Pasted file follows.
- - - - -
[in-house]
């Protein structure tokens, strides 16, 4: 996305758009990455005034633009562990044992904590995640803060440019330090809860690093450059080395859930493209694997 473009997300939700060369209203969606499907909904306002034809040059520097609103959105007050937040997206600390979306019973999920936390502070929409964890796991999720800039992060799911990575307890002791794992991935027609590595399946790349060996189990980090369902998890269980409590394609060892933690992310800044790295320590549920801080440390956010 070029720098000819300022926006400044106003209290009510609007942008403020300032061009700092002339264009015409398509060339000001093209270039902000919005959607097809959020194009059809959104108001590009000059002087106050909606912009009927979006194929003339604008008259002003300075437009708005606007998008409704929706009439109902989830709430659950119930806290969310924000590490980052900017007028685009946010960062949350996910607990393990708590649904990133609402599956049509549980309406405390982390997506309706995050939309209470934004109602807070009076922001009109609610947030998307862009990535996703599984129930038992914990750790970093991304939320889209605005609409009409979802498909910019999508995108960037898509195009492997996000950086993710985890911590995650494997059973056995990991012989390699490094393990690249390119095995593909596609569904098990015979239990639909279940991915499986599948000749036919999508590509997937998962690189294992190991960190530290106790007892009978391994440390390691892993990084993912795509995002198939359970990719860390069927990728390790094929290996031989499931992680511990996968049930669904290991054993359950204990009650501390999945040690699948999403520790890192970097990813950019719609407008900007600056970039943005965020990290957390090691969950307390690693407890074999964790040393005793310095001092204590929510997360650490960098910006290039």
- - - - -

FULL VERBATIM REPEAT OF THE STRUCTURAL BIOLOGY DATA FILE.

[in-house]
């Protein structure tokens, strides 16, 4: 996305758009990455005034633009562990044992904590995640803060440019330090809860690093450059080395859930493209694997 473009997300939700060369209203969606499907909904306002034809040059520097609103959105007050937040997206600390979306019973999920936390502070929409964890796991999720800039992060799911990575307890002791794992991935027609590595399946790349060996189990980090369902998890269980409590394609060892933690992310800044790295320590549920801080440390956010 070029720098000819300022926006400044106003209290009510609007942008403020300032061009700092002339264009015409398509060339000001093209270039902000919005959607097809959020194009059809959104108001590009000059002087106050909606912009009927979006194929003339604008008259002003300075437009708005606007998008409704929706009439109902989830709430659950119930806290969310924000590490980052900017007028685009946010960062949350996910607990393990708590649904990133609402599956049509549980309406405390982390997506309706995050939309209470934004109602807070009076922001009109609610947030998307862009990535996703599984129930038992914990750790970093991304939320889209605005609409009409979802498909910019999508995108960037898509195009492997996000950086993710985890911590995650494997059973056995990991012989390699490094393990690249390119095995593909596609569904098990015979239990639909279940991915499986599948000749036919999508590509997937998962690189294992190991960190530290106790007892009978391994440390390691892993990084993912795509995002198939359970990719860390069927990728390790094929290996031989499931992680511990996968049930669904290991054993359950204990009650501390999945040690699948999403520790890192970097990813950019719609407008900007600056970039943005965020990290957390090691969950307390690693407890074999964790040393005793310095001092204590929510997360650490960098910006290039």